Gilles Messier can now be called a rocket scientist, having written his last exam on April 26 to complete Carleton University’s aerospace engineering program.
And if you’ve ever wondered what kind of historical fiction a rocket scientist would write, Messier has filled that void.
Messier says his book Our Own Devices, published in late 2012, is a collection of nine standalone stories inspired by historical anecdotes from the 1940-60s that he found interesting.
His characters wrestle with ethical quandaries around such events as the Manhattan Project and human experimentation done by the Nazis. And though fictional, the history is important to Messier’s analytical mind.
"I’m one of those people who nitpicks movies and books when they don’t get some scientific or historical detail right," he said.
Growing up in St. James, Messier said he’s always had an active imagination.
"As a child I would sketch things in mid-air and people couldn’t see what I was doing. My kindergarten teacher thought it was weird."
His father, an exploratory geologist, nurtured his son’s talents.
"We’d go out and hunt for fossils in southern Manitoba. I call him my Igor…always, whenever I wanted to try anything, to build, he was always there. That’s how we bonded," Messier recalled.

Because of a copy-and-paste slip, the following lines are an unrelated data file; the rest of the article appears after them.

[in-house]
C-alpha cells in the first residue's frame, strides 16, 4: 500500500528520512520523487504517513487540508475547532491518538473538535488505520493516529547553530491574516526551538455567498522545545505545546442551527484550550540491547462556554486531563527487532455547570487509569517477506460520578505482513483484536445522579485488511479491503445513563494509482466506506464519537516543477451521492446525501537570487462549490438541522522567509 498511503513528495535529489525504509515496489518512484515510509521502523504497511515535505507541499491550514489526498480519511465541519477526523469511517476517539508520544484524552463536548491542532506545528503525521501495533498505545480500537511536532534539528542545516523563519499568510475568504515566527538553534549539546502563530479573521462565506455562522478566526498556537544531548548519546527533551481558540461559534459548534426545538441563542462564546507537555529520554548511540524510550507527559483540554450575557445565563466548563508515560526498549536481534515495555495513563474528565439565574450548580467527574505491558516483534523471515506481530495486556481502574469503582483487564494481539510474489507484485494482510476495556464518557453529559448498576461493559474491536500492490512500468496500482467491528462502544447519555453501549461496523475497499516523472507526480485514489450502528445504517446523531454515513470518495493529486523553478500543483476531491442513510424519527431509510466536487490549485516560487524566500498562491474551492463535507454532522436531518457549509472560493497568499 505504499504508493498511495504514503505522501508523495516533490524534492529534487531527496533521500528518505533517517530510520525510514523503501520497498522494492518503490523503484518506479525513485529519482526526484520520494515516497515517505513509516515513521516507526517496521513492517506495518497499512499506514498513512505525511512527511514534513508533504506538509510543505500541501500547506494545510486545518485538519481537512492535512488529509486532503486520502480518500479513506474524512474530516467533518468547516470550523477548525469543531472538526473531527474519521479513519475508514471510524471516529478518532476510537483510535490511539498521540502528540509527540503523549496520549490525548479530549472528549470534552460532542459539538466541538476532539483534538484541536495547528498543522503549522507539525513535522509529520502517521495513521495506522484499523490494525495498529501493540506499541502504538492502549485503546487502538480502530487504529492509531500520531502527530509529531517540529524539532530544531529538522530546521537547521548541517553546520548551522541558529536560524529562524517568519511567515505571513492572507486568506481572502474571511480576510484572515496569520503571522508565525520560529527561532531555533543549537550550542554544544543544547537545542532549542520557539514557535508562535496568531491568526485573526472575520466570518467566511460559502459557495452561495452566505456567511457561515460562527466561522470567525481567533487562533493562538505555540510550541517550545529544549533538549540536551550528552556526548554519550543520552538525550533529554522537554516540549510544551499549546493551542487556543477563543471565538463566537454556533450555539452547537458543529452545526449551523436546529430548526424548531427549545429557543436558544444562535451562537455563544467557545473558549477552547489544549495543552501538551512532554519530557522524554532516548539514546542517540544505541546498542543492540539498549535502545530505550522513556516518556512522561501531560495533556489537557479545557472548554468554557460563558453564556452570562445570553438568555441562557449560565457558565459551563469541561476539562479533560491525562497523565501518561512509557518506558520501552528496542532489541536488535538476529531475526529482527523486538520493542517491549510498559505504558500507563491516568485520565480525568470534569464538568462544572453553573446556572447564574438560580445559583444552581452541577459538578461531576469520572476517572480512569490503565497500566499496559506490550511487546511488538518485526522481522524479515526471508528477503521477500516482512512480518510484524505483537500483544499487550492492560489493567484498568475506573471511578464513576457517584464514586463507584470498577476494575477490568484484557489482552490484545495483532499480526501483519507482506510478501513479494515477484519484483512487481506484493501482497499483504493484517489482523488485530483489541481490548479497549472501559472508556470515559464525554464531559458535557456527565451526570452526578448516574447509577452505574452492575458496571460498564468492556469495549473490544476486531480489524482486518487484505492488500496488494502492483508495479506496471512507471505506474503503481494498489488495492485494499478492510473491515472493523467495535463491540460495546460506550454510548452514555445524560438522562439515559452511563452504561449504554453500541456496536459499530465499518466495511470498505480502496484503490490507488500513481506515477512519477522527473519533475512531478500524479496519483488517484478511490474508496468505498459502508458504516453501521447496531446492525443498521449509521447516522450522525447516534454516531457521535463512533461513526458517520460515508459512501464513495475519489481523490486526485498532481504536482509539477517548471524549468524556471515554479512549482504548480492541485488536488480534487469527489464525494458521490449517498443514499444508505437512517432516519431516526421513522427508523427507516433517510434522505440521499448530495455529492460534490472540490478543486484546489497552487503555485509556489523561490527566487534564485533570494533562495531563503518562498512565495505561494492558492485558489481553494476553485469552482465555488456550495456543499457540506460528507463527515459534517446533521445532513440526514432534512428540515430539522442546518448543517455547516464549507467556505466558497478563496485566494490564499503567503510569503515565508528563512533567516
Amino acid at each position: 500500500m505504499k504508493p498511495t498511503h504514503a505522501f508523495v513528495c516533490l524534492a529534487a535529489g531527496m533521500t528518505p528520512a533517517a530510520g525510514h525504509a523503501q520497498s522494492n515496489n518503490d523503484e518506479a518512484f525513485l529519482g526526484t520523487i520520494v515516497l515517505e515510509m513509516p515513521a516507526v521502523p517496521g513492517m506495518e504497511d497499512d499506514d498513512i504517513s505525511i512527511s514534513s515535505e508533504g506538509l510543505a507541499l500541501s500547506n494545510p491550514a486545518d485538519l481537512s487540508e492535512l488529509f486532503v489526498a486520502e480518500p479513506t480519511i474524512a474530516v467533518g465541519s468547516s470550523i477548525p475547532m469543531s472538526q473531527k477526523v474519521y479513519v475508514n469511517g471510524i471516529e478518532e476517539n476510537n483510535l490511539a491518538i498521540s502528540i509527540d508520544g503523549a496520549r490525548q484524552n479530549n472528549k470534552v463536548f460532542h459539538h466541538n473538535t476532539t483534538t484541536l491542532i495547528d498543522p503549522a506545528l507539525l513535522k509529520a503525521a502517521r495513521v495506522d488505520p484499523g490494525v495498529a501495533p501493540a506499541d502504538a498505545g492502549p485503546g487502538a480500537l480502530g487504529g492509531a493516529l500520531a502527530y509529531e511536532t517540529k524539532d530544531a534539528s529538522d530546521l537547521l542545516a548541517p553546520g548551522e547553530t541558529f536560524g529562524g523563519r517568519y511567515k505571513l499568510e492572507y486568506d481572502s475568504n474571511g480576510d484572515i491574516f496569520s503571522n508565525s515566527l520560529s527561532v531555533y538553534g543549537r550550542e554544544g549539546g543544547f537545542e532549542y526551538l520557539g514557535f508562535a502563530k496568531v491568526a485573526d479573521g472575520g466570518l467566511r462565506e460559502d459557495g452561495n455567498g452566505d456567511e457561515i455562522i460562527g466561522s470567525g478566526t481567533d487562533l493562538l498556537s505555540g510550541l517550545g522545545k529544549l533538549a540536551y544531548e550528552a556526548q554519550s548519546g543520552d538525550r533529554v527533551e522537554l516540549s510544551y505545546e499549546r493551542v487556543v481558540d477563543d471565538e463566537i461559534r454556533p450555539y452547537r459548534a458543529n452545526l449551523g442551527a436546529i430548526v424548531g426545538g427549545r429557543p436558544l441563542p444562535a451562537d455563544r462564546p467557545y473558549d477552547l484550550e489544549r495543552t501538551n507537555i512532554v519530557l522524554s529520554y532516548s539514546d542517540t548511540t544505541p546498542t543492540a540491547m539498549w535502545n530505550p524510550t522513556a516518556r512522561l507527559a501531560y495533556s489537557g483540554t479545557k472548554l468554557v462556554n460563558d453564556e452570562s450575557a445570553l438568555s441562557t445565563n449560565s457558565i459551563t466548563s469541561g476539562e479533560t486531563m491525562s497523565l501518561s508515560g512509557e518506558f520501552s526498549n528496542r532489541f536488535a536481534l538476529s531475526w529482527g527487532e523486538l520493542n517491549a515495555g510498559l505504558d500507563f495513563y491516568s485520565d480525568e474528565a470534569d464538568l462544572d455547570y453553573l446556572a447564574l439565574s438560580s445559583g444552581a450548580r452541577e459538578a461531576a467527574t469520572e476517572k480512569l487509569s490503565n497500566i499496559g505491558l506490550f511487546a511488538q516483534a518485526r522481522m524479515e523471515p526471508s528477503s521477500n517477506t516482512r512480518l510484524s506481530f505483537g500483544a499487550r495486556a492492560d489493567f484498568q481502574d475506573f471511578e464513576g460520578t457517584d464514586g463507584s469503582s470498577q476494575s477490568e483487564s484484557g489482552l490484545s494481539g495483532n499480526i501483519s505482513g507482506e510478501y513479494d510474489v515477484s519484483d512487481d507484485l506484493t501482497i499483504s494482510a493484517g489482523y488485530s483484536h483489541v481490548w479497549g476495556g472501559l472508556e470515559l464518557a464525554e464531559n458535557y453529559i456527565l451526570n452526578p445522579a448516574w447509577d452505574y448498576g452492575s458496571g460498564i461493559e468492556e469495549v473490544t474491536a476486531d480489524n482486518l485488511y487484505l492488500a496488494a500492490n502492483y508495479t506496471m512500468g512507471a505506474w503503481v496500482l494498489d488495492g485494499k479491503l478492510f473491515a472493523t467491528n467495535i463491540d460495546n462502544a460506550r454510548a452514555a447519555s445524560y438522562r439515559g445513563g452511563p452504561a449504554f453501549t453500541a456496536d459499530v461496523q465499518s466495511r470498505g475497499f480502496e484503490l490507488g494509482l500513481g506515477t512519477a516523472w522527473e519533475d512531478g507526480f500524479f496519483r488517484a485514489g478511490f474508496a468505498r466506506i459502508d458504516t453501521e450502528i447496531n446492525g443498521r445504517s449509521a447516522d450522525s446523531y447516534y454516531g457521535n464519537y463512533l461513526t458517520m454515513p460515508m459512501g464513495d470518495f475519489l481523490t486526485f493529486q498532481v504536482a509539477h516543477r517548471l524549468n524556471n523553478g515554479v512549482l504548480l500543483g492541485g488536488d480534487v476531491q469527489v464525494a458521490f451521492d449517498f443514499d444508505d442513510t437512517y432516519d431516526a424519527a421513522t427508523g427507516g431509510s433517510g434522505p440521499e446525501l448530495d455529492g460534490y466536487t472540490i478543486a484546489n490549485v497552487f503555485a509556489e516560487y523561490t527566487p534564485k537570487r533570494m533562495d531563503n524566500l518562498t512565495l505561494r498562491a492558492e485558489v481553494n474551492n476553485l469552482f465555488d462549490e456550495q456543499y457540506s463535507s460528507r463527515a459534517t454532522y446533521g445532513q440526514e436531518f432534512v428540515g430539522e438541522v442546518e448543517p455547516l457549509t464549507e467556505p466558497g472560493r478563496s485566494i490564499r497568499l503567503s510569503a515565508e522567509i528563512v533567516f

They did many experiments together, in and out of the house, and sometimes they blew up.
His experiments for school science fairs were always "advanced projects," he said.
At Grant Park High School, where he attended from Grade 7 through to graduation, he created a cloud chamber to visualize tracks made by sub-atomic particles at age 15. Last summer, the 23-year-old built a Tesla coil with his dad.
Messier says there’s a stereotype that engineers can’t write.
"I can tell you, that’s not just a stereotype, it’s true," he said.
In his case, however, that mould broke. He has been the editor of the engineering newspaper at Carleton, and says he has always written stories since a young age.
And he paints.
"I’m one of those extreme artsy engineers… All my hobbies tend to bleed into one another."
After graduation, Messier says he will hang out with an engineering society he’s forming for the summer, and build some rockets.
Beyond that he’s confident he’ll find work someplace. For now, he’s just glad to be finishing school.
"It’s been a long time coming," he said.
To find Messier’s book online, Google Our Own Devices along with his name.